“If you believe that, then I have a bridge to sell you.”
It’s the quintessential indicator you might be an easy mark. So how suspicious should you feel when someone offers you an entire bridge, for free?
Very, but nevertheless Washington State Department of Transportation is legitimately doing just that with a bridge located about 75 miles south of Seattle. “Looking for a memorable gift for that special someone who's hard to shop for? How about the State Route 508 South Fork Newaukum River Bridge?” the agency writes on its blog. “Located near Onalaska in Lewis County, it would make the perfect present for someone who has always wanted their own bridge, but didn’t know quite where to start.”
As always with offers of free bridges, there are strings attached. Since its 1930 construction the pony-truss span has developed a rusty crust and some gaping holes. A motorist foolish enough to cross it as-is would probably wind up in a creek, socializing with salmon. The deck and substructure are not included, just the 90-foot steel trusses. And anybody hauling it off must first do a structural-engineering survey and then use the bridge “in a way that preserves historic relevance.”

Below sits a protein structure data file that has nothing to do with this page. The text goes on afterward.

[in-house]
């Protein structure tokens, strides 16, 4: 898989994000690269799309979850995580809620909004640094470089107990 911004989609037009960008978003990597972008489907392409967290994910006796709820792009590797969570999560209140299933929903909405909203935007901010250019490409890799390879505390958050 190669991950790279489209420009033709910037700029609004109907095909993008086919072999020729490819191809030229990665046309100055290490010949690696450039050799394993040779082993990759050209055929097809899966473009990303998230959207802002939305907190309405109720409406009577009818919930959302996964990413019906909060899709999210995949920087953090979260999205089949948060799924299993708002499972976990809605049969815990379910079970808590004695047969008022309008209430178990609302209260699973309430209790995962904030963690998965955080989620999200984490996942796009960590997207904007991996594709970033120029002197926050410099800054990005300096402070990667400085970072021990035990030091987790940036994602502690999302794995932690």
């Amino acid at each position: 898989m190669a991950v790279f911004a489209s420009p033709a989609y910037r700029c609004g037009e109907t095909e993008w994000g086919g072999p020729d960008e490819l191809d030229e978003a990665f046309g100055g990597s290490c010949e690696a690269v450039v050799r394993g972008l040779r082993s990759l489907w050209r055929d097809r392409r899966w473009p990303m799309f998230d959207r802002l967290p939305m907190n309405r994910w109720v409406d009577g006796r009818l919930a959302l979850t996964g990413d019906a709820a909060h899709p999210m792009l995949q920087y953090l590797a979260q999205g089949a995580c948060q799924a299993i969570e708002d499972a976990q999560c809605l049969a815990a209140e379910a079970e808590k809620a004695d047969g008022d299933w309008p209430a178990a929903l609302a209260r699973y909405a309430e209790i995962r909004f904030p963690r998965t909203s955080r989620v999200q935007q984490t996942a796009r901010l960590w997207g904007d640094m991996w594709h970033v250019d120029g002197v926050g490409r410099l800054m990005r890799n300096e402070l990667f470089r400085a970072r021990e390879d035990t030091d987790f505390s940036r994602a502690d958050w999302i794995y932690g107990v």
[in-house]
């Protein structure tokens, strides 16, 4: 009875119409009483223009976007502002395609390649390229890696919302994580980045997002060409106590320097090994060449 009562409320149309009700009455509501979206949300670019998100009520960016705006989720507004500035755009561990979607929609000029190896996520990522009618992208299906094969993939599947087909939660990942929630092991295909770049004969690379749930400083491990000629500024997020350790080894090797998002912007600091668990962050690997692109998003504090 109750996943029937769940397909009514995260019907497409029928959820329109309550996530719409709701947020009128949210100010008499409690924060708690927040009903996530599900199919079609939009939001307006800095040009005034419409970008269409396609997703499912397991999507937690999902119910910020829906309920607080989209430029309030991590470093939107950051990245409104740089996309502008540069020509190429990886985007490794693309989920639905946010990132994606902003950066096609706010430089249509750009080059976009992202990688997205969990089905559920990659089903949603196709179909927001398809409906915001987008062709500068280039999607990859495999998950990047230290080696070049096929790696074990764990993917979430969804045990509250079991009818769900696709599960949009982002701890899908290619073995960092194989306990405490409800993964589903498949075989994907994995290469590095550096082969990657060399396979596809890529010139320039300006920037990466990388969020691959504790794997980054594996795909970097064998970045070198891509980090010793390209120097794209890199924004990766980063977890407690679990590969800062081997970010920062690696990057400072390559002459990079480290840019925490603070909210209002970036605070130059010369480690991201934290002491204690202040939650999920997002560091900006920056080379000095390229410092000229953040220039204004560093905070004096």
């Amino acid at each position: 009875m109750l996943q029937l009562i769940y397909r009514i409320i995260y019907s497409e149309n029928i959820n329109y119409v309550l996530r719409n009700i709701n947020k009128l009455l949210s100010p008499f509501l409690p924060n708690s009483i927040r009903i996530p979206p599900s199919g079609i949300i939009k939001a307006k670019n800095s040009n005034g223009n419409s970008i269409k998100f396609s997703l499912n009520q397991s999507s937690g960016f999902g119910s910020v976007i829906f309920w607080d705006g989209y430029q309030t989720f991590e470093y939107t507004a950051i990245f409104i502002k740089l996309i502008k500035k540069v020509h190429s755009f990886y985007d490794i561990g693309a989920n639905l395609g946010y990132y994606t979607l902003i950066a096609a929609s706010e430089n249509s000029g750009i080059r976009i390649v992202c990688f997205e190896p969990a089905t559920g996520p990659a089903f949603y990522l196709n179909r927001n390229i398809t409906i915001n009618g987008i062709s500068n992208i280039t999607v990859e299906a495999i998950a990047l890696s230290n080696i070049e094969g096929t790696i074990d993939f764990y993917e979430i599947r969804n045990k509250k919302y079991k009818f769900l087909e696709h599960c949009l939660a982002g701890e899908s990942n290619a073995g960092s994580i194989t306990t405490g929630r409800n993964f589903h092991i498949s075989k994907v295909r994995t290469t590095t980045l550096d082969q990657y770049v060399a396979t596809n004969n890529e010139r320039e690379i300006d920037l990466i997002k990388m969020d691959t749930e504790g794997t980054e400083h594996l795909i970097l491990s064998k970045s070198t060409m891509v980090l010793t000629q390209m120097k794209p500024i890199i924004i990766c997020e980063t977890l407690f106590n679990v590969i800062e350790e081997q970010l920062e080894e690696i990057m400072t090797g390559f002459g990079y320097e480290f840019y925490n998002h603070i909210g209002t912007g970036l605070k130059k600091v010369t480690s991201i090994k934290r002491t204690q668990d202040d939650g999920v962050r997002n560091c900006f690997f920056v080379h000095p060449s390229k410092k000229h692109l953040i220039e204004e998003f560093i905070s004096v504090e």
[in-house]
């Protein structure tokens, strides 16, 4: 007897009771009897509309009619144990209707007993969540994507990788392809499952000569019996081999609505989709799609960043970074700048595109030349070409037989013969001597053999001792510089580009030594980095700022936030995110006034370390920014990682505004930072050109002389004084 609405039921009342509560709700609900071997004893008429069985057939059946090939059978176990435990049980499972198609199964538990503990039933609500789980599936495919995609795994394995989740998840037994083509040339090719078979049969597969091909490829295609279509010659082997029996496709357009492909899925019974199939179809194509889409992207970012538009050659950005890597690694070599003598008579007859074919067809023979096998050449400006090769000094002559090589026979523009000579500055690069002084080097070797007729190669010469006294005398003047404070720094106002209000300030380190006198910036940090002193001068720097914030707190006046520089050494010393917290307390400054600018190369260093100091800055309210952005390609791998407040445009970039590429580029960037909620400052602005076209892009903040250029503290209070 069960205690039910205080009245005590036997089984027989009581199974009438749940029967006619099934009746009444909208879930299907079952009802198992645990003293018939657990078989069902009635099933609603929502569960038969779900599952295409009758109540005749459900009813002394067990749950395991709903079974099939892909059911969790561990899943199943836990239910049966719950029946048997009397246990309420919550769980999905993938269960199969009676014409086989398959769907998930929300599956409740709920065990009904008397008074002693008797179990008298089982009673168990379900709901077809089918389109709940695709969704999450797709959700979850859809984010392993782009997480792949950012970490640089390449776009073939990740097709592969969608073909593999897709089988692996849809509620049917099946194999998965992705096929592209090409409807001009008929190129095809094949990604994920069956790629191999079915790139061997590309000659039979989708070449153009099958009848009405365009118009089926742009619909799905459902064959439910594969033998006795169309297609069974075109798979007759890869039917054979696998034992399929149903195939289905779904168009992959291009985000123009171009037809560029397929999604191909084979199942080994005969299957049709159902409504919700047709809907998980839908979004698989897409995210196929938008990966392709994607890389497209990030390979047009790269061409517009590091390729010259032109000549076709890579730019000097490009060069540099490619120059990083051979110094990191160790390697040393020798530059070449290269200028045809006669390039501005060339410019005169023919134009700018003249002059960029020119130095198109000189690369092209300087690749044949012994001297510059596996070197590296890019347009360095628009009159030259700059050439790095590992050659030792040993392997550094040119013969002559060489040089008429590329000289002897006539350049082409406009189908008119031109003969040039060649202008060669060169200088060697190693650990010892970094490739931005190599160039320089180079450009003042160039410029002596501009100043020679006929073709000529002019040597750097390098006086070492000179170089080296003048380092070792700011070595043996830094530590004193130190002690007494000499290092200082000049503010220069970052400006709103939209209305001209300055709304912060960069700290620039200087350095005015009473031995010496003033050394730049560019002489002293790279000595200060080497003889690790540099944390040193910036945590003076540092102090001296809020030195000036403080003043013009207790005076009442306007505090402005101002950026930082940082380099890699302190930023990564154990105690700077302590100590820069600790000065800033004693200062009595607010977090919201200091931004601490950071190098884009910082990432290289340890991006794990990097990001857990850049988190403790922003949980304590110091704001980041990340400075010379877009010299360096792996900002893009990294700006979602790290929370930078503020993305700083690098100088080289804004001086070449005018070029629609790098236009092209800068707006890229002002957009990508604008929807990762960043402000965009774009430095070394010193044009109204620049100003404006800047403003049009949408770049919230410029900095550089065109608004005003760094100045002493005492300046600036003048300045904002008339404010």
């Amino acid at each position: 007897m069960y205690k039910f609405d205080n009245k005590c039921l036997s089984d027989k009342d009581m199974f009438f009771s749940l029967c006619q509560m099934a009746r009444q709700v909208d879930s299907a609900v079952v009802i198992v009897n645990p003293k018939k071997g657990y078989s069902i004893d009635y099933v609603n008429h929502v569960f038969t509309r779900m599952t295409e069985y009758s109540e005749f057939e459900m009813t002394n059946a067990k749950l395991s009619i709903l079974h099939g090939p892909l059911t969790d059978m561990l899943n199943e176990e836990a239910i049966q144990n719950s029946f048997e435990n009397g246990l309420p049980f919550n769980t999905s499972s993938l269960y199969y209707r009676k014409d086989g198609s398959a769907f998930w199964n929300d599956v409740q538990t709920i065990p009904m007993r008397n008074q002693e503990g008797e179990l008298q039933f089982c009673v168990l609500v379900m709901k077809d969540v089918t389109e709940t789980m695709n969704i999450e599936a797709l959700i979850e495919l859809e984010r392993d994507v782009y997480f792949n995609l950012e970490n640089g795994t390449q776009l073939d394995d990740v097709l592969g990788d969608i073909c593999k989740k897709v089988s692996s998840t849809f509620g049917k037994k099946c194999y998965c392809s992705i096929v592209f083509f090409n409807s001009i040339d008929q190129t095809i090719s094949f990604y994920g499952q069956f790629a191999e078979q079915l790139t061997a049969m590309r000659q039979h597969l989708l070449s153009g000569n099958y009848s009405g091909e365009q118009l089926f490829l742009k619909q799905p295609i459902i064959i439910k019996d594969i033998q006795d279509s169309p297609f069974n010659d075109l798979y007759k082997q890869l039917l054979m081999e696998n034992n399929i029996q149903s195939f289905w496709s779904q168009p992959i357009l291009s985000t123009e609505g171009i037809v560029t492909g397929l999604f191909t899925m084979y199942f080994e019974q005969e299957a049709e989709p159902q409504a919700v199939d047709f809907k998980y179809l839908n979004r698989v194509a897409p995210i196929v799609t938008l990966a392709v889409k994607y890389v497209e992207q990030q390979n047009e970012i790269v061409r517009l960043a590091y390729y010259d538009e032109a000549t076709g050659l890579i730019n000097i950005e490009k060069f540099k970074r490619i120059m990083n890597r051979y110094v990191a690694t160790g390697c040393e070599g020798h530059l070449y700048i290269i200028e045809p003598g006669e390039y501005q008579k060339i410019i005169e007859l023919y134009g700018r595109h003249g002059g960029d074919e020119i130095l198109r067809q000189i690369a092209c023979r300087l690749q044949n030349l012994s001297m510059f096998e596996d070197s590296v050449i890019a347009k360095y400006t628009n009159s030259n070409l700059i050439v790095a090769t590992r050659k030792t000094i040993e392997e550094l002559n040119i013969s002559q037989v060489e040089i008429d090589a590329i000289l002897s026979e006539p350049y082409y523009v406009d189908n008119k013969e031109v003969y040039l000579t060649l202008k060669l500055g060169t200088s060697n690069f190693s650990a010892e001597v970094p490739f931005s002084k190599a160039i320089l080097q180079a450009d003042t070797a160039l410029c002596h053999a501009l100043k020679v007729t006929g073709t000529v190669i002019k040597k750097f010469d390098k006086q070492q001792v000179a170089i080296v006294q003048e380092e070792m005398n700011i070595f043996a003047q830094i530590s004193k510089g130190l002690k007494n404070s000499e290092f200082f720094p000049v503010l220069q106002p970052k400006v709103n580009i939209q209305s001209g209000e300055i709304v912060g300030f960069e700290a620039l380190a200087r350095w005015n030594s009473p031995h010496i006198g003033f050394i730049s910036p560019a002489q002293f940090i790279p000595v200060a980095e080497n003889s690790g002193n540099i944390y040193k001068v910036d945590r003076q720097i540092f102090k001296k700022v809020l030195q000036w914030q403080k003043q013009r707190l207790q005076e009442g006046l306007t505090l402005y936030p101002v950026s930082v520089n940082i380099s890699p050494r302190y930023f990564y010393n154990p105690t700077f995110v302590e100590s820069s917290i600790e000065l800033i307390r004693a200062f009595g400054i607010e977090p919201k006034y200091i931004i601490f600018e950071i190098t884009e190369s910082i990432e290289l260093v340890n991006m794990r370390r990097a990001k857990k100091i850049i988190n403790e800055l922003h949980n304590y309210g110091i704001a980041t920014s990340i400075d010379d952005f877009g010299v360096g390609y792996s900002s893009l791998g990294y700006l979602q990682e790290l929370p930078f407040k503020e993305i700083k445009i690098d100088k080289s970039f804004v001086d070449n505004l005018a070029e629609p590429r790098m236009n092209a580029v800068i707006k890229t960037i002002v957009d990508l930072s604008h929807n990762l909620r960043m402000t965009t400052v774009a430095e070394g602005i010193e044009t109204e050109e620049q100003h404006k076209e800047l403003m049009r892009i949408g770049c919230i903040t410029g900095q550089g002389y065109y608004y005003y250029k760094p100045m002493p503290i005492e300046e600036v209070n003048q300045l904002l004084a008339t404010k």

Still, to hear from WSDOT Area Engineer Joanna Lowrey, you’d be a fool to pass this bridge by. She emails:
There are only 13 pony truss structures similar to this one remaining in service on public roadways or recreation trail in the state of Washington. It is eligible for the national register and with some rehabilitation may be able to be used for some purpose with much lighter loads than a state highway….
A little history on the bridge: The bridge was built in 1930 by Lewis County, but ownership later transferred to the state of Washington. The steel span is a riveted pony Warren truss with verticals and parallel chords. Creech Brothers from Aberdeen, WA, was the general contractor for the original construction project with a low bid of $15,898. The steel span was fabricated by Star Iron and Steel Company in Tacoma, WA. The design of the bridge was based on standardized design plans developed by the State Highway Department in 1927. The trusses support a steel floor system, a 6½” reinforced concrete bridge deck and a 20’ wide roadway for two‐way traffic.
Prospective bridge-havers should act fast. Lowrey says the department has already received a couple of “fairly serious” inquiries, including one from somebody wanting to use the trusses to protect a fish habitat. “We certainly hope we can find just the right owner and purpose,” she says, “so that this piece of Washington State history is not lost.”
More ownership information is available here; meanwhile, check out some more pictures of the free bridge.